A: Oh wow, that’s a tough one. There’s a dolphin I love named Aleta that lives at DRC and is a successful mom of several calves. During my time with her at DRC, she experienced her first pregnancy. When her calf was born, both Aleta and the baby experienced difficulty with the nursing process. I’d trained Aleta for voluntary milk collection during her pregnancy as part of preventative husbandry care. However, I hoped we wouldn’t need the behavior and didn’t know if we’d actually be able to collect milk if we did need to try! When her calf was unable to nurse, Aleta calmly and willingly provided milk several times a day so we could bottle-feed her baby. I was so proud of her! And I’m still so proud of her. She is smart, strong-willed, and an outstanding mom.
Q: What does a typical day look like for you?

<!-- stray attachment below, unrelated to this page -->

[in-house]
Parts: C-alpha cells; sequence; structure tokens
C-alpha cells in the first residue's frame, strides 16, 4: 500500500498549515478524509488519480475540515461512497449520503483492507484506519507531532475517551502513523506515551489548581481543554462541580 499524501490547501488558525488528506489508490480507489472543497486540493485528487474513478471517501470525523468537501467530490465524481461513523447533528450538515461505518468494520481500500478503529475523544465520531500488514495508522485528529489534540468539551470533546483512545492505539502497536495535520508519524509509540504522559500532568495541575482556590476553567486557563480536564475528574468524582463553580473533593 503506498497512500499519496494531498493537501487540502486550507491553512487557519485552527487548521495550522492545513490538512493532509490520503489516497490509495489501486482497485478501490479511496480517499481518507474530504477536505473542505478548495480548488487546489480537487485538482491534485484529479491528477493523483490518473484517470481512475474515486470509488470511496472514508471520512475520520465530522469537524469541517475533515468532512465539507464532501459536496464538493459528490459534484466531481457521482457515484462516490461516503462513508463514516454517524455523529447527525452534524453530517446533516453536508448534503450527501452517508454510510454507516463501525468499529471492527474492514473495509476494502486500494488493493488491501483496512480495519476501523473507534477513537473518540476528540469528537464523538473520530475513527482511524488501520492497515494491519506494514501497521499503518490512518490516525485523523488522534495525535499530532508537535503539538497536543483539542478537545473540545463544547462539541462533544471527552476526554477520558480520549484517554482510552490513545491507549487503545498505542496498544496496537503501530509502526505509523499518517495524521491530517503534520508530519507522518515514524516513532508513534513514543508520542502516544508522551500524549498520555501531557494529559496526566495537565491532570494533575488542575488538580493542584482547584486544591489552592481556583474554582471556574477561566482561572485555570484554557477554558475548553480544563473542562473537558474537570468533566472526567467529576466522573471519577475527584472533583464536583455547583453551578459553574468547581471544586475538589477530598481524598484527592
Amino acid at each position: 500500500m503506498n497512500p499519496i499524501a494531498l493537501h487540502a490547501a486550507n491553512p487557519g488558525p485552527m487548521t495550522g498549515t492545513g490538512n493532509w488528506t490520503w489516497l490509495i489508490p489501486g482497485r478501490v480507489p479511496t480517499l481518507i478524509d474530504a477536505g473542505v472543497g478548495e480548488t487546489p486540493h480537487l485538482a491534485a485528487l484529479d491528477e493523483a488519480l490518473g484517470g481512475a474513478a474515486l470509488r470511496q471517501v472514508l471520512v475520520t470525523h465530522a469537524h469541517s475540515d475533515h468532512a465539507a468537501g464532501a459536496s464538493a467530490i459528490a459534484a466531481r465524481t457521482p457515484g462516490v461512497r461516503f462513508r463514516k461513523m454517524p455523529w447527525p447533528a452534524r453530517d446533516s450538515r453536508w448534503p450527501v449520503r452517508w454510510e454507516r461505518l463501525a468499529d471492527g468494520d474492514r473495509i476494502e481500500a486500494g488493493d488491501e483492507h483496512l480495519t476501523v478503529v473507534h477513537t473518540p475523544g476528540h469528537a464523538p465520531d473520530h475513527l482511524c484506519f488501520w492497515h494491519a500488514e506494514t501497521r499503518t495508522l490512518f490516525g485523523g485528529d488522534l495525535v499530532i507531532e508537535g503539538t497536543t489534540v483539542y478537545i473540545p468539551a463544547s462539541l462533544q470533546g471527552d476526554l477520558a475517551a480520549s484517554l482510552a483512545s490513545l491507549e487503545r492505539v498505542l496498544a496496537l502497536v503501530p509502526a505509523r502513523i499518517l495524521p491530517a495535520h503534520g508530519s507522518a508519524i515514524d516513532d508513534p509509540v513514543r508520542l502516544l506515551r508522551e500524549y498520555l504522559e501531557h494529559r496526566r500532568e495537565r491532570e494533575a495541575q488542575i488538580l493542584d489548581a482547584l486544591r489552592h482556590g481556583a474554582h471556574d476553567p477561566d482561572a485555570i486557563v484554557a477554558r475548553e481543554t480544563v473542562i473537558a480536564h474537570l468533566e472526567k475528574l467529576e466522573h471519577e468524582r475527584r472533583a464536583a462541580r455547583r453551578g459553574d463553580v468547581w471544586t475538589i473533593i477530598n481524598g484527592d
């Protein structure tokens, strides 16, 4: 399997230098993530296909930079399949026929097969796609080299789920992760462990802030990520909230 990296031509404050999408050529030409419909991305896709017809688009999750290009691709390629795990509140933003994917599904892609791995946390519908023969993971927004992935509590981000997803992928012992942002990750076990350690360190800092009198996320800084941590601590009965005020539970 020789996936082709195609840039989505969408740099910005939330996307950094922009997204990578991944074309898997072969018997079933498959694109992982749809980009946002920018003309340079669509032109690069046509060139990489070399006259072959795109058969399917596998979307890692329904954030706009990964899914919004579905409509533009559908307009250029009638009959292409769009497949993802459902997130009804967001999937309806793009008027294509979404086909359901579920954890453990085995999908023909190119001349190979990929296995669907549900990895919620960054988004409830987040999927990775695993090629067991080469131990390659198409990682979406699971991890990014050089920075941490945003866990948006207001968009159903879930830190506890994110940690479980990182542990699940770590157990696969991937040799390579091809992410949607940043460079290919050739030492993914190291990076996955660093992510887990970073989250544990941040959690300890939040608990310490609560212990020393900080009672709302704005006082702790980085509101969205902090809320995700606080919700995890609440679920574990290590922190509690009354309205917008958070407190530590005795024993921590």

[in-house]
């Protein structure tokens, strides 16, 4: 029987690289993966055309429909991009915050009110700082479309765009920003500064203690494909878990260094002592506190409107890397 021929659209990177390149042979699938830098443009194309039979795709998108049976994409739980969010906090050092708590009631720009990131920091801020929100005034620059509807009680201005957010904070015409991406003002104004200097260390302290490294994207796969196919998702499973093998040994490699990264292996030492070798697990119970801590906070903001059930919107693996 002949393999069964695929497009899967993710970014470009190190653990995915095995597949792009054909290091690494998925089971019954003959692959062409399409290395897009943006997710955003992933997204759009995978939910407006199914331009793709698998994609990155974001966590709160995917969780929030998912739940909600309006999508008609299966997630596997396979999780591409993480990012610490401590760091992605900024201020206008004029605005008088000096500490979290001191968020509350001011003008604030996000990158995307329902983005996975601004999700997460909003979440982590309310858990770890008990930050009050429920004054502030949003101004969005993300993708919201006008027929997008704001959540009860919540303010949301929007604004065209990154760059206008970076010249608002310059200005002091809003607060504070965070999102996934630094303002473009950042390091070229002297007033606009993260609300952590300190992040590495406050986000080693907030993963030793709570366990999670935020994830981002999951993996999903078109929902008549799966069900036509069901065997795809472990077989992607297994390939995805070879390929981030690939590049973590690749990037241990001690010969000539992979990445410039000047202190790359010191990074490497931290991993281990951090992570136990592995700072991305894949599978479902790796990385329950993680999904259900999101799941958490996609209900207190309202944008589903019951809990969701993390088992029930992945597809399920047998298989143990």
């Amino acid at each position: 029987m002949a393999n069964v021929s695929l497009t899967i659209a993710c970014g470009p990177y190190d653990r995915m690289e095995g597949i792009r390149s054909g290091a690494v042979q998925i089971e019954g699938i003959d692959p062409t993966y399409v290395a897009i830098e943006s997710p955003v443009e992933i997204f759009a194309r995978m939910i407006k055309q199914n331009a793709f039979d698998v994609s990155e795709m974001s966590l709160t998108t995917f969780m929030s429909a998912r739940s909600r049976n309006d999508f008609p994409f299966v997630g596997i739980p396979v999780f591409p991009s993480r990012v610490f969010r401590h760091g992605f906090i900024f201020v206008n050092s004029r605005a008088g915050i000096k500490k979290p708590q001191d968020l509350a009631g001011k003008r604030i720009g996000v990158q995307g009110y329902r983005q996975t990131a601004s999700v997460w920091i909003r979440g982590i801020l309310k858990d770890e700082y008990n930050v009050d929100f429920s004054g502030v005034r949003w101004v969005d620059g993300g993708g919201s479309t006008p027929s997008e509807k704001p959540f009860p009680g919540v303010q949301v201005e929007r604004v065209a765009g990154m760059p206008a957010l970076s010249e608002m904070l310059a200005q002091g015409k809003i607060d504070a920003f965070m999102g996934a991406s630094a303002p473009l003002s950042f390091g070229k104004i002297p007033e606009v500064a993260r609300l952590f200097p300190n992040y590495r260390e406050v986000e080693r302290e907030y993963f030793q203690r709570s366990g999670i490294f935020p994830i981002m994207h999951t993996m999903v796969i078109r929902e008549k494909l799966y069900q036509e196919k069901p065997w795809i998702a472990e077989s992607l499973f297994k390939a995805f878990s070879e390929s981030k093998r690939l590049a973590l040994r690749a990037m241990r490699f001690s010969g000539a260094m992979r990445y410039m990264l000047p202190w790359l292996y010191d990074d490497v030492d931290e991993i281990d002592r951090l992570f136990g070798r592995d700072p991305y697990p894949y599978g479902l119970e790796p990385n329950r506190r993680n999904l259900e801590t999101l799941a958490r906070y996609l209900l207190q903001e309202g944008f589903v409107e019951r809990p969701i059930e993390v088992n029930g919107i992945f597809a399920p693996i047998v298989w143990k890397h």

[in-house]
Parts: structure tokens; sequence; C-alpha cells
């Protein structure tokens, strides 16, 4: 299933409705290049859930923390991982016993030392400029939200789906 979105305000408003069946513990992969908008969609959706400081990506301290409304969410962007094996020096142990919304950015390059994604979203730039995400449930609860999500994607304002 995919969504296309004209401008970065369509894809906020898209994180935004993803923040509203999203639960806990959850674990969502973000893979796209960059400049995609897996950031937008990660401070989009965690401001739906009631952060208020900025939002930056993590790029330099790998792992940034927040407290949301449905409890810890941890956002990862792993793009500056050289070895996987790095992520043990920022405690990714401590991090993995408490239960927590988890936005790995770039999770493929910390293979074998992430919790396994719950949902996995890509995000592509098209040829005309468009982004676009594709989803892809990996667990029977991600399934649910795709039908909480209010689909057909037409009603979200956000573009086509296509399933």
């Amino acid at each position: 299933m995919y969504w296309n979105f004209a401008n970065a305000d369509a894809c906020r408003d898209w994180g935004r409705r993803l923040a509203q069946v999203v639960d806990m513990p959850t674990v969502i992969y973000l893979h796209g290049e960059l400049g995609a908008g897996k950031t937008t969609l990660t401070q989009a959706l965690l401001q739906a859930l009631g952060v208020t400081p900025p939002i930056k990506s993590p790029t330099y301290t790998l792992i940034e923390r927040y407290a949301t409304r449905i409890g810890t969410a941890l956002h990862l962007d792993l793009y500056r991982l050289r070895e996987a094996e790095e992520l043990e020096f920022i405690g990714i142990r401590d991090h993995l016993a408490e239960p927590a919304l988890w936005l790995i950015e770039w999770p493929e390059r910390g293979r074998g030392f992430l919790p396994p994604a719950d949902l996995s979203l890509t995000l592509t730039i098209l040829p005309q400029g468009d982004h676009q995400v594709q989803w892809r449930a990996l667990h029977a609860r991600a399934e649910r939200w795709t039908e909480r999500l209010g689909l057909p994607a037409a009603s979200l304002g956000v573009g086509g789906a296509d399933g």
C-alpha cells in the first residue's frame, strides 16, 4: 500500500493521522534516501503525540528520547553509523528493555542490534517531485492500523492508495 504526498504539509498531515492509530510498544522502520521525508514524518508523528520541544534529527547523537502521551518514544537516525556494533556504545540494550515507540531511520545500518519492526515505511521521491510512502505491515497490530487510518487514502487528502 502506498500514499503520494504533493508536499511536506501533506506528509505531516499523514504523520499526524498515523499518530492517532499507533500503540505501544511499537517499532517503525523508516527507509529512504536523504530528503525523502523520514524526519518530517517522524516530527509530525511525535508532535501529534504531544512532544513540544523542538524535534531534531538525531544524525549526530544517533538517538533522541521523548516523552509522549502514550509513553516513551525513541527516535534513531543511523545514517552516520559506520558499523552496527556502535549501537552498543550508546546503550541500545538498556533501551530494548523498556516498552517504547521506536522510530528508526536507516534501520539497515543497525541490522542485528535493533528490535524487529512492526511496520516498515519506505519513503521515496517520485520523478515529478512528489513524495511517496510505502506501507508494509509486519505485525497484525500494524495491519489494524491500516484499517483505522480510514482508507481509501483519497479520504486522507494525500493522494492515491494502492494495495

A: My days tend to be ever-changing, so I’m not sure there is anything typical about them! In the daytime, I develop and refine courses for Karen Pryor Academy. I love it! It’s so much fun to apply my behavior background to course development! In the evenings and weekends, I work with clients who experience behavior challenges with their dogs and cats, work with trainers and behavior consultants in my behavior-mentorship program, and consult for shelters across the country on animal behavior and the development of behavior-change programs.
Q: What advice would you give to a new training student?